The Witcher 3 is the first in the series to feature an open world map. Image credit: CD Projekt RED
With open-world games yet to exploit the power of new-gen consoles, we have reason to be excited
This article originally appeared on ScreenRobot.com: http://bit.ly/N0Efxb
Cast your mind back to a particularly momentous event in summer 2013. No, not Facebook introducing hashtags, that was rubbish. I’m talking about that haven of gaming nerdiness, E3, and the thing that particularly stood out about the event- the unveiling of a wave of open-world games for next-gen consoles.
Everything from Assassin’s Creed IV, to Dying Light and Metal Gear Solid V is, was, and will be open world. There were even open-world driving games, like The Crew and Need for Speed Rivals. There were more open world titles than you could shake a beautifully rendered, non-linear, free-roaming stick at. This raises the question of what the next-gen platforms mean for the genre.
One person who can shed some light is Tadeusz Zieliński, of Polish developer CD Projekt RED. Since 2002, the Warsaw-based studio has been working on The Witcher games, but it is only with The Witcher 3: Wild Hunt that the series will incorporate a free-roaming element. According to Zieliński, the advent of a new generation of gaming consoles played an important role in this decision. ”In the case of The Witcher, setting the game in an open world seemed natural from the very start but, to be frank, it’s also a very resource heavy and experience-reliant endeavour,” says Zieliński. ”Hence we had to wait until now to do it and maintain the quality we’re known for.”
Hooray! What do I win? ‘Death’? Ah, crud
It’s hard being a retro gaming villain. There you are, ruling your kingdom with all the power and evil henchmen you could ever wish for, when some upstart comes along and ruins everything.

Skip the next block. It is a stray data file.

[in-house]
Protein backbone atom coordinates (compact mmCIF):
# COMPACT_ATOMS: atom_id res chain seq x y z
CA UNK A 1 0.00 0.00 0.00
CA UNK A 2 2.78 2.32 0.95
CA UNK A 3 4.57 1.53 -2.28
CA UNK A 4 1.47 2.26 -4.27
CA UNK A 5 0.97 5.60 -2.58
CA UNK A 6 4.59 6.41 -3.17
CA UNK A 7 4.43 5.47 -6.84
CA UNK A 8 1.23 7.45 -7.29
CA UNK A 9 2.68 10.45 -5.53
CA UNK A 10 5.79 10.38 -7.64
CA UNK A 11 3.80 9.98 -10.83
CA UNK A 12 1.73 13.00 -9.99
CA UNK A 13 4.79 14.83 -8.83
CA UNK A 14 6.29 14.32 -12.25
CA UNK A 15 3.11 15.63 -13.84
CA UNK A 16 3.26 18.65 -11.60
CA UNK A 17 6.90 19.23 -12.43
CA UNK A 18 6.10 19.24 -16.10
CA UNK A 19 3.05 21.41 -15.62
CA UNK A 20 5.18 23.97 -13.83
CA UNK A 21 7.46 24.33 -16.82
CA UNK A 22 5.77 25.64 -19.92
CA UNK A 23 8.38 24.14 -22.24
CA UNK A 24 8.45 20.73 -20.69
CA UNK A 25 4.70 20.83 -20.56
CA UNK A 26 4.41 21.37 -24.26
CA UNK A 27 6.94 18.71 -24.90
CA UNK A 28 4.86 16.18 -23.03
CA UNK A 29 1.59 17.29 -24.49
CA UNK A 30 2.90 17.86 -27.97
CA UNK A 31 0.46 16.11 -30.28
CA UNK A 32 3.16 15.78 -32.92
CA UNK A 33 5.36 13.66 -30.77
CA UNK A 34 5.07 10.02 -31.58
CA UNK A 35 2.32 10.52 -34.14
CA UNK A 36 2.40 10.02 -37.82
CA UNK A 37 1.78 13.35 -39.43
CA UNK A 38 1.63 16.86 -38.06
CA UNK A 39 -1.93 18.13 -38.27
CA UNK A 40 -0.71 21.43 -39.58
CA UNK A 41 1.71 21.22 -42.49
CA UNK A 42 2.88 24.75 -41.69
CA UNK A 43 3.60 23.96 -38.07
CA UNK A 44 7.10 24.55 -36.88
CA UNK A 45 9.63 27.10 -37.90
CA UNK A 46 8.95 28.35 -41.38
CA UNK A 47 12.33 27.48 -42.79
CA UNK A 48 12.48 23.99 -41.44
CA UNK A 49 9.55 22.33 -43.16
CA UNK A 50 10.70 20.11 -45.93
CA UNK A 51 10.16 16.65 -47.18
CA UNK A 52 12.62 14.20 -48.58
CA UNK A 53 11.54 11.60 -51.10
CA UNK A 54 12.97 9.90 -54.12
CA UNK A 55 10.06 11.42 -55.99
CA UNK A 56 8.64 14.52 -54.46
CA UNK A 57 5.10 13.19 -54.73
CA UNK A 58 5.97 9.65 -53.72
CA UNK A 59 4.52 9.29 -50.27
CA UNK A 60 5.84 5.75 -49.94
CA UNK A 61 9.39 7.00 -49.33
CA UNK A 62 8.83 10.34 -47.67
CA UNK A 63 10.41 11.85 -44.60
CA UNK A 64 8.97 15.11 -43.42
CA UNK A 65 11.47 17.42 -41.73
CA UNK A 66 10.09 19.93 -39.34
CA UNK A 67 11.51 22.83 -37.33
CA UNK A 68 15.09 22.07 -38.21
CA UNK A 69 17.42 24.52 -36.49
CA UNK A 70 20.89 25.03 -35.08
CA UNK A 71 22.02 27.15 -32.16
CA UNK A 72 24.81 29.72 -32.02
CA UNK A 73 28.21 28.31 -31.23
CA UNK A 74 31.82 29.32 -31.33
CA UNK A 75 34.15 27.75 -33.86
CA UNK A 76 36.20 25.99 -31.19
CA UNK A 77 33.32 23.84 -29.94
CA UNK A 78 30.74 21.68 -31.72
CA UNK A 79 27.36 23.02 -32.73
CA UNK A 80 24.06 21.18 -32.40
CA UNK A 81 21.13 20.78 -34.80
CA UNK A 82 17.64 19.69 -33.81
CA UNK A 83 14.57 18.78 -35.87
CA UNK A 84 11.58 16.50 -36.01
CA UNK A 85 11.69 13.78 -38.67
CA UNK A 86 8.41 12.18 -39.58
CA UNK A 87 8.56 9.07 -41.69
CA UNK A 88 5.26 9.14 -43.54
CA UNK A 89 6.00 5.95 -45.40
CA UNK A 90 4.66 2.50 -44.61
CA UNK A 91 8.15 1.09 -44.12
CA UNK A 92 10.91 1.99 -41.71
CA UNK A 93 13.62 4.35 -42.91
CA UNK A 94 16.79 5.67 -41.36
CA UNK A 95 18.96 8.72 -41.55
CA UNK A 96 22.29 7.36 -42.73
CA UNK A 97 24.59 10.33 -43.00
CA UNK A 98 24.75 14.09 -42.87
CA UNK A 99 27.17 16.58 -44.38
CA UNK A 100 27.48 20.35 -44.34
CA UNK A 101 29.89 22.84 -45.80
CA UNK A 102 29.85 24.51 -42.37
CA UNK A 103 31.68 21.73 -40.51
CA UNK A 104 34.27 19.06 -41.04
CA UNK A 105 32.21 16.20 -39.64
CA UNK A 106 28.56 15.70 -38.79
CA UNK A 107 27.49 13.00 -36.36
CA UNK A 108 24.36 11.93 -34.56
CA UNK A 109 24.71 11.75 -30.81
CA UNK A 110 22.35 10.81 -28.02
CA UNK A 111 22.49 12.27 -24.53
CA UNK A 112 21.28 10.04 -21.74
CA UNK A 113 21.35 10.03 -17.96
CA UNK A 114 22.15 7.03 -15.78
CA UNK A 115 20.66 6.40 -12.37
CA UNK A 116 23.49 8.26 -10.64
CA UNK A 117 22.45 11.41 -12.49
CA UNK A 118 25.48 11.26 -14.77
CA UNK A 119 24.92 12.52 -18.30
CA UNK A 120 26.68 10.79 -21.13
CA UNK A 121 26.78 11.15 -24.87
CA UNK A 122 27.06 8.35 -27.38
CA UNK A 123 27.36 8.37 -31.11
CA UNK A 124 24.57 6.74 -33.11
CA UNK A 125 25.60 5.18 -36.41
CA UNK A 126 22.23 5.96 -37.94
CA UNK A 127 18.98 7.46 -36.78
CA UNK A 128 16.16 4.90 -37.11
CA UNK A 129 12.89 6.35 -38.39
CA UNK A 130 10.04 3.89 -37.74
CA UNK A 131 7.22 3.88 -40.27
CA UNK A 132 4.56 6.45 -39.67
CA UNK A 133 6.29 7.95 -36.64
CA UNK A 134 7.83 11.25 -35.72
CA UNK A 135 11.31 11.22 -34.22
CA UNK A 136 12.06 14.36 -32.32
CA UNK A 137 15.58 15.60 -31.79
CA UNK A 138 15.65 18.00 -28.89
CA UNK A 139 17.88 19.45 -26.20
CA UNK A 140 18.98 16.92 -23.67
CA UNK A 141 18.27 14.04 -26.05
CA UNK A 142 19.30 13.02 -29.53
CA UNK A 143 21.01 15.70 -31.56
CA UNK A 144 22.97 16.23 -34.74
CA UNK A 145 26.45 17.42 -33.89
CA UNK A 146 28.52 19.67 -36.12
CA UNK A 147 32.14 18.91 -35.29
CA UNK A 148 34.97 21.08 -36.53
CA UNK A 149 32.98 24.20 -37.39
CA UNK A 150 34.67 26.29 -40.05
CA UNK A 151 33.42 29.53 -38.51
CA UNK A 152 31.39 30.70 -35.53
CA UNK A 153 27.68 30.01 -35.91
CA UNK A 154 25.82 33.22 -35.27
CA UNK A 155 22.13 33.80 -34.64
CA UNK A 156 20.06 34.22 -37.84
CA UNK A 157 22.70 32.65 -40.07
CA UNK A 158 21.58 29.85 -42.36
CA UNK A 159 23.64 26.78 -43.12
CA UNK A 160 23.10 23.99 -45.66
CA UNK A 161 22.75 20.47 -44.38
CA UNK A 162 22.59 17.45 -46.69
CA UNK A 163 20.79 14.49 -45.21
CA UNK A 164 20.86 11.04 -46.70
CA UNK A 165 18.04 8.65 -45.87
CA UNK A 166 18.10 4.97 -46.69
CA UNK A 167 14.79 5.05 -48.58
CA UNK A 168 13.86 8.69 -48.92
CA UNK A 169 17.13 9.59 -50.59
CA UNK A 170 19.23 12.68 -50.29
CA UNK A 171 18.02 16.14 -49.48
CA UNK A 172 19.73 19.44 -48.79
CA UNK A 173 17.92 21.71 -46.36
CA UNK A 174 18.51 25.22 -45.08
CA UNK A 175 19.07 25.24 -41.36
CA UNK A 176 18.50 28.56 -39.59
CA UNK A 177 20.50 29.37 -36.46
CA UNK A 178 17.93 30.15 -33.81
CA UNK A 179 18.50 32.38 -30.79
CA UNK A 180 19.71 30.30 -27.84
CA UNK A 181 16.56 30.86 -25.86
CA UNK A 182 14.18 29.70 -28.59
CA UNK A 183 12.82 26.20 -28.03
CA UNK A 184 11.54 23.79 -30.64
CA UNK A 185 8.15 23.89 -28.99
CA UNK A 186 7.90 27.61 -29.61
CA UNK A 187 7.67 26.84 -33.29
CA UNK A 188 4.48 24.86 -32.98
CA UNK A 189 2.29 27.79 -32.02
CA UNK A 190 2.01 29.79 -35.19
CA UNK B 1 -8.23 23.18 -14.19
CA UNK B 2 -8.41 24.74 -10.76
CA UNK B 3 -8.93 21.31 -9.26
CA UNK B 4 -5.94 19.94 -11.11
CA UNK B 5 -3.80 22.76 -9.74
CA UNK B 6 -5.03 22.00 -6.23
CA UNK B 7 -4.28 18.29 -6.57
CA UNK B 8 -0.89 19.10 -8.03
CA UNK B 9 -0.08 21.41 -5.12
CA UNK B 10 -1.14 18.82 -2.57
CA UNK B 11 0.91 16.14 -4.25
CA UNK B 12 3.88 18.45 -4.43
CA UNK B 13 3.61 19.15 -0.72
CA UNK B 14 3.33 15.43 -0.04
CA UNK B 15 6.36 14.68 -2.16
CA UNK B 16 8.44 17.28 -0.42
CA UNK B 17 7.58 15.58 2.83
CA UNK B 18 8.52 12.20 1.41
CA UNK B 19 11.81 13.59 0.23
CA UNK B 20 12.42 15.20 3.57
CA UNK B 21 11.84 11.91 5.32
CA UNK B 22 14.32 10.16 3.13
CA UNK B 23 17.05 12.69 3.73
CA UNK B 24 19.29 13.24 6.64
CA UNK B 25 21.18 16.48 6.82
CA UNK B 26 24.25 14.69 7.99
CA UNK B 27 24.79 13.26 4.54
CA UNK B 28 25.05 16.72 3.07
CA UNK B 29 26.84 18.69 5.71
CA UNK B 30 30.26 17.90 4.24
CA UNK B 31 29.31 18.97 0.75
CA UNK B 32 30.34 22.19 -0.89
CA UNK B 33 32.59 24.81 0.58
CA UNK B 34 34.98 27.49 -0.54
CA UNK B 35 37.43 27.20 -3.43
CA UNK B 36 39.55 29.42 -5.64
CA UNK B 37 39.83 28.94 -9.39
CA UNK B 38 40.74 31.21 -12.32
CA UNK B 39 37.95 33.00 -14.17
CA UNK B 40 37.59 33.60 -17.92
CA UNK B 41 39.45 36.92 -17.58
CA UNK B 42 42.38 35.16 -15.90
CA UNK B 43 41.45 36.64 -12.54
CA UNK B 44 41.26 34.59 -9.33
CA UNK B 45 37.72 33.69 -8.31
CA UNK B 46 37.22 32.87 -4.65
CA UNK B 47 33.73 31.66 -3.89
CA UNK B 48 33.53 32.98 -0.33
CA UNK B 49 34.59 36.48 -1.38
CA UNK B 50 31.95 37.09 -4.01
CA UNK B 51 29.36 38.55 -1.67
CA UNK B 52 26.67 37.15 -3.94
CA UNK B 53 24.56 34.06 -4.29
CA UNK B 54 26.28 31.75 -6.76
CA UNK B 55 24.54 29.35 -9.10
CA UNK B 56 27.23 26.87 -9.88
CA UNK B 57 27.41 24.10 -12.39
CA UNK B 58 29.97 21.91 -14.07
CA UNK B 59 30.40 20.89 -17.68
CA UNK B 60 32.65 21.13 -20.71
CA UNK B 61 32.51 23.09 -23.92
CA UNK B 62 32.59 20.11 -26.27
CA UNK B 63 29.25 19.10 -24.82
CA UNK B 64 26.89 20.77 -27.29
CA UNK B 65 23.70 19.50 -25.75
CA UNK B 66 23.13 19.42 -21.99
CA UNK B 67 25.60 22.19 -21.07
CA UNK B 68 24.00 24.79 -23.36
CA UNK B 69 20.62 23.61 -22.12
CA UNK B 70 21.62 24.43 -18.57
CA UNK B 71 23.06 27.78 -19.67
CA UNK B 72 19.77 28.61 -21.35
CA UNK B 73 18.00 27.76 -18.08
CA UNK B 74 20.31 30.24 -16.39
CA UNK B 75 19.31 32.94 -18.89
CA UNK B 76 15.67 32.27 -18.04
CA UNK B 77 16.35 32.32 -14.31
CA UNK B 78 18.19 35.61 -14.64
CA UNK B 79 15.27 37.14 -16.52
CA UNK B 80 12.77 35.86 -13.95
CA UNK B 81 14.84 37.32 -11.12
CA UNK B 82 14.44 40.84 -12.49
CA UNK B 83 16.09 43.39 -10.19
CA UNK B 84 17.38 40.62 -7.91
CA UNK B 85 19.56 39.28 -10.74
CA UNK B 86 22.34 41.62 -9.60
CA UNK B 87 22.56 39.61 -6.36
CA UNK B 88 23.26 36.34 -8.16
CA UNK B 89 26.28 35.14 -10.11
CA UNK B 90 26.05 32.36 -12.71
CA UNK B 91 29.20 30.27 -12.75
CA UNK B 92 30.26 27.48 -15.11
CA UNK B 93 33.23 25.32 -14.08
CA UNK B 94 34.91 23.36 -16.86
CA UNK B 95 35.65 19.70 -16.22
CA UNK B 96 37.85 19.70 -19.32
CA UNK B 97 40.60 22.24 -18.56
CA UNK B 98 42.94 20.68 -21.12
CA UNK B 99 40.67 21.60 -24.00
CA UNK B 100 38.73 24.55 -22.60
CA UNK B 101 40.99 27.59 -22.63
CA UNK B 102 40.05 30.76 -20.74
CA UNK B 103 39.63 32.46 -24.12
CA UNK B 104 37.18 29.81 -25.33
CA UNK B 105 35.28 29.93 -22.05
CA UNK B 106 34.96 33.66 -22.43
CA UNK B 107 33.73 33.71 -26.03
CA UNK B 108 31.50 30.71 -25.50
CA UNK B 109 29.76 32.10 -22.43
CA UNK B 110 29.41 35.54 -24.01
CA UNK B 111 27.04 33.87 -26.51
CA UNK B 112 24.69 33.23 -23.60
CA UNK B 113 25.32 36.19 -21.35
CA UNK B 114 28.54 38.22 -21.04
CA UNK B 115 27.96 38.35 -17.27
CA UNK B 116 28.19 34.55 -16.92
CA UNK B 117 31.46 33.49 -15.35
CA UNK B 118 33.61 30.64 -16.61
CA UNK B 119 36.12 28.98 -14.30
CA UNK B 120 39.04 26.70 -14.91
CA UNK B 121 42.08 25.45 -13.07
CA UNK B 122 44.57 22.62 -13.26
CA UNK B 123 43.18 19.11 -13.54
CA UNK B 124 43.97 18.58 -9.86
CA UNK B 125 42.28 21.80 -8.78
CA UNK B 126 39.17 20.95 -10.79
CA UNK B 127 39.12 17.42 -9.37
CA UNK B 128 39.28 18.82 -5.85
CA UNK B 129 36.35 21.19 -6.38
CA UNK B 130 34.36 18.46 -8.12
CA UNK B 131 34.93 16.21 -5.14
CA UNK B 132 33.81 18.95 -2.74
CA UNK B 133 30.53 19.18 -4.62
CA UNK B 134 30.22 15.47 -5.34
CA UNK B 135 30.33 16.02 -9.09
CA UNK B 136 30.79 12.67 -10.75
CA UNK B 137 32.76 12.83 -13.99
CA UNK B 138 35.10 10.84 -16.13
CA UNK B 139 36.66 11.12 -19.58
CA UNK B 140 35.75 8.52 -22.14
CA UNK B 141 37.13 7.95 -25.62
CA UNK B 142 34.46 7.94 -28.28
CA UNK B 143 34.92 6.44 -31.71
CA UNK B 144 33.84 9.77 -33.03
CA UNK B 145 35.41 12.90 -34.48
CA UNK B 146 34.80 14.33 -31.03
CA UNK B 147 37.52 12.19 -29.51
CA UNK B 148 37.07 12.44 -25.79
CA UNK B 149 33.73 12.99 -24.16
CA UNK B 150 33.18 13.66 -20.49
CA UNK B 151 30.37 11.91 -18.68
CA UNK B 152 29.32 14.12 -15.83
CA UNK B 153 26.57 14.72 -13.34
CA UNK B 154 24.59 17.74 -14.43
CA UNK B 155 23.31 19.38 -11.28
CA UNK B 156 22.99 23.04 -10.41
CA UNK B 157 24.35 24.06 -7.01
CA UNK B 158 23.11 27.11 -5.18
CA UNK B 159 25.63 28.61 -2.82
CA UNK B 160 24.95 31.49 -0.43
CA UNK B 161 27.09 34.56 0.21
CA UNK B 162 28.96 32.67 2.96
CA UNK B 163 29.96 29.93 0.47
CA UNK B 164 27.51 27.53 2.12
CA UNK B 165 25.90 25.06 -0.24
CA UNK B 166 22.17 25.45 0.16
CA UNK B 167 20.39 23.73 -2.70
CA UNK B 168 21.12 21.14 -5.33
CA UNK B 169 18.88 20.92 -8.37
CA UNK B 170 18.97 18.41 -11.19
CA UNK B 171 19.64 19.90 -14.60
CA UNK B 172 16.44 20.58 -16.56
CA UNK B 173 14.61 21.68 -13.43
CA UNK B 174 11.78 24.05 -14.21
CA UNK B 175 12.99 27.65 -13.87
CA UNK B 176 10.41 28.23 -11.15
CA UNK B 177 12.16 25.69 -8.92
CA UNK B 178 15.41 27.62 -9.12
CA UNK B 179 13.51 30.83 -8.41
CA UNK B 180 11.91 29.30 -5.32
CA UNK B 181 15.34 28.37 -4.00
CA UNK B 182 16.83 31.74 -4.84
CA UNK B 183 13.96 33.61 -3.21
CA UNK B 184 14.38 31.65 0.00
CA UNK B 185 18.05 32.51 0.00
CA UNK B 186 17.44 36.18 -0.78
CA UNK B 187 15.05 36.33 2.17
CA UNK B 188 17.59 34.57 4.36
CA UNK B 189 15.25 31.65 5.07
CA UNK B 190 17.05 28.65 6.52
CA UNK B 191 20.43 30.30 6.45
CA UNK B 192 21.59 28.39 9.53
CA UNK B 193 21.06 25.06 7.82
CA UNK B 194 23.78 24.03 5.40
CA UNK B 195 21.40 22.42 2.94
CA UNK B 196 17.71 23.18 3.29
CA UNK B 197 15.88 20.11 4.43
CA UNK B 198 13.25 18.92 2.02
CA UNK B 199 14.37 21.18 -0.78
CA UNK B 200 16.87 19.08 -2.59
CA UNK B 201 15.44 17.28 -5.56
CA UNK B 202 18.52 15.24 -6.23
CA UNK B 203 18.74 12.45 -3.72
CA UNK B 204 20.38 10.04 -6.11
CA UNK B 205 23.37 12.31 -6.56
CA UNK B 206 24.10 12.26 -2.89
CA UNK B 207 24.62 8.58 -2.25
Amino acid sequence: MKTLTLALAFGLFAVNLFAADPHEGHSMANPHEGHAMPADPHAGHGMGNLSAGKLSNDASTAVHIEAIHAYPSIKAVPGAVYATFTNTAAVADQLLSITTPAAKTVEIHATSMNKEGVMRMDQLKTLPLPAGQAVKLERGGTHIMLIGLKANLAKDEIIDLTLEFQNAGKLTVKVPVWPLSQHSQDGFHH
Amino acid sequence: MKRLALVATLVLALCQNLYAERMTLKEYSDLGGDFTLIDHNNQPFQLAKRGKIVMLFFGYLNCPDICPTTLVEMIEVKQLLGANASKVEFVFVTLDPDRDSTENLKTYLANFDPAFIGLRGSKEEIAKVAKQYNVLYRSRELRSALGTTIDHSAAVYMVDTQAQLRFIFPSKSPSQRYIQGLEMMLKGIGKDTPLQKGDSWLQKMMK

That’s bad enough. But what if the game designers made you… different? If those infernal tormentors gave you a ridiculous body or put you somewhere you don’t belong (like in space – more on that later), then your misery is compounded. It can be hard being evil.
Retro games feature some of the best, wackiest villains out there. In a time when developers were less concerned with incredible realism, there was more room for characters, plots and bosses that were just plain weird. So here’s our homage to 5 of our favourite ridiculous retro gaming bosses.
We all love well crafted games. Those moments when they make us sit back, rendered speechless at their beauty or a stunning revelation, are hard to rival.
And then… and then there are those moments when it doesn’t quite come together so well. When characters fall through the level, or when the head of an NPC starts slowly spinning without them so much as blinking, the spell is broken.
On the plus side, these glitches provide us with some of our fondest gaming memories (well, ours at any rate). They prove that even the biggest developers can slip up and provide us with a glorious sliver of unintended hilarity. And when they happen in sports games – with their emphasis on cutthroat competition and win-at-all-costs mentality, the effect is wonderfully amplified.
From football to basketball, cricket and a whole lot more, join us as we run through some of the funniest bugs to make their debut in the world of sports gaming.
Gone but not forgotten: some retro games are simply too good not to make an appearance on next generation games consoles
As we previously detailed, 2014 is set to see a whole raft of stunning, innovative games hit the world stage. From the beauty of Everybody’s Gone to the Rapture to the adrenaline rush of Dying Light, it’s not going to be easy to choose what upcoming title gets the lion’s share of our attention.
But what about those games that aren’t getting an update or new release this year? The ones whose glory days are sadly in the past? Well, we feel there are certain games whose lasting impact on the video games industry and its legions of players is such that they deserve a reboot. And hell, even if the major publishers aren’t willing to dip into the past, sites like Kickstarter have proved that may not even be necessary.
So join us as we steer our way through our top 5 retro resurrections wishlist.
Titanfall, Dying Light and The Vanishing of Ethan Carter are among the ones to watch in 2014
There’s no denying 2013 was a great year for games, but with the release of the next gen consoles and a whole raft of developments afoot, 2014 is set to be pretty special in its own right.
Join us as we take a look at six games to be release this year that everyone’s talking about. From the breathtaking visuals of Everybody’s Gone to the Rapture and The Vanishing of Ethan Carter to the innovative gameplay of Dying Light and Tom Clancy’s The Division, in no particular order here are the games we can’t wait to get our hands on this year.
Image credit: Sergey Galyonkin